Tetrameric complexes are relatively stable at 4?C for periods of weeks to months. After titration to determine the optimum concentration required, tetramers are used directly to stain viable cells, and the results analysed by flow cytometry. There is little or no non-specific binding at temperatures of 4?37?C.

Address of full information and technical help

A detailed technical description is given by Casares et al [23] and Ogg [24].

An example

An example of FACS staining of a human HLA B27-restricted CTL line with an HLA B27 tetramer is shown in figure 1b.

Limitations

Individual MHC/peptide tetrameric complexes have to be produced separately, and production is both technically difficult and time consuming. These complexes have a limited storage stability. Flow cytometry equipment is required for analysis of tetrameric staining.

Future developments

MHC class I tetrameric complex technology is becoming an indispensable tool for studying T cell responses to both foreign and self antigens. New applications in the elucidation of mechanisms of tumour evasion and autoimmunity are rapidly being developed, which will be directly applicable to arthritis research. Examples might include the development of tetrameric-complex-based libraries to attempt to identify arthritogenic peptide antigens in spondyloarthritis. Tetrameric complexes tagged with toxins could be used to specifically target infected, autoimmune or malignant cells [23].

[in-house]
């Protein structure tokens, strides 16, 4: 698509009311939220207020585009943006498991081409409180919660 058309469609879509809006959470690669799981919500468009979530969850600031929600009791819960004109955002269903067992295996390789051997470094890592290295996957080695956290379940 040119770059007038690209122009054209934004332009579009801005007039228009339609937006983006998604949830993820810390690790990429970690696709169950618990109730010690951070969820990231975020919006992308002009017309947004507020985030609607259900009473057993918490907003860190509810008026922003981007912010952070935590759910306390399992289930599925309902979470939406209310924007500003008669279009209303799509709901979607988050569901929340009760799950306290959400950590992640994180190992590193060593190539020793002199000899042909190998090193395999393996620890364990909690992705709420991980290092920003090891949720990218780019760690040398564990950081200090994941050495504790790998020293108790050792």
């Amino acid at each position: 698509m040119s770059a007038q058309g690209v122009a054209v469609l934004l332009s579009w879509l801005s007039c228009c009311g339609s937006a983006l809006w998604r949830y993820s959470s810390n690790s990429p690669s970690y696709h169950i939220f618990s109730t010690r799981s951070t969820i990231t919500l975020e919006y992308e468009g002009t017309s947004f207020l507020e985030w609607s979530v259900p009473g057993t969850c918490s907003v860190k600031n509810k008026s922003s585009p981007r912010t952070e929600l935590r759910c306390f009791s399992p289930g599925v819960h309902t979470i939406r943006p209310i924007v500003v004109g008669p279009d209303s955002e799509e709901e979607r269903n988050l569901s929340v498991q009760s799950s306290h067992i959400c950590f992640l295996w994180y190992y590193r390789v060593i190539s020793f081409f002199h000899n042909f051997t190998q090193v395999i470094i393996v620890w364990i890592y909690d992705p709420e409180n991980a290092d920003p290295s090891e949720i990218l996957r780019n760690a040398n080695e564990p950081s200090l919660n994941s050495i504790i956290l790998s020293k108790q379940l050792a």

Conclusion

MHC class I tetrameric complex technology is proving to be a valuable tool that can be used to study antigen-specific T cell response in viral infection, tumour evasion and autoimmune disease. In the near future, MHC class I mutimers may have a role in immunotherapy; fighting against infections, autoimmune disease and cancer.

Abbreviations

CTL: 

cytotoxic T lymphocyte

EBV: 

Epstein-Barr virus

ELISPOT: 

enzyme-linked immunospot

FACS: 

fluorescence-activated cell sorting

HLA: 

human leukocyte antigen

IFN: 

interferon

LCMV: 

lymphocytic chorio meningitis virus

LDA: 

limiting dilution analysis

MHC: 

major histocompatibility complex

TCR: 

T-cell receptor.

Authors’ Affiliations

(1)
MRC Human Immunology Unit, Institute of Molecular Medicine, John Radcliffe Hospital
(2)
Nuffield Orthopaedic Centre

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© BioMed Central Ltd 2001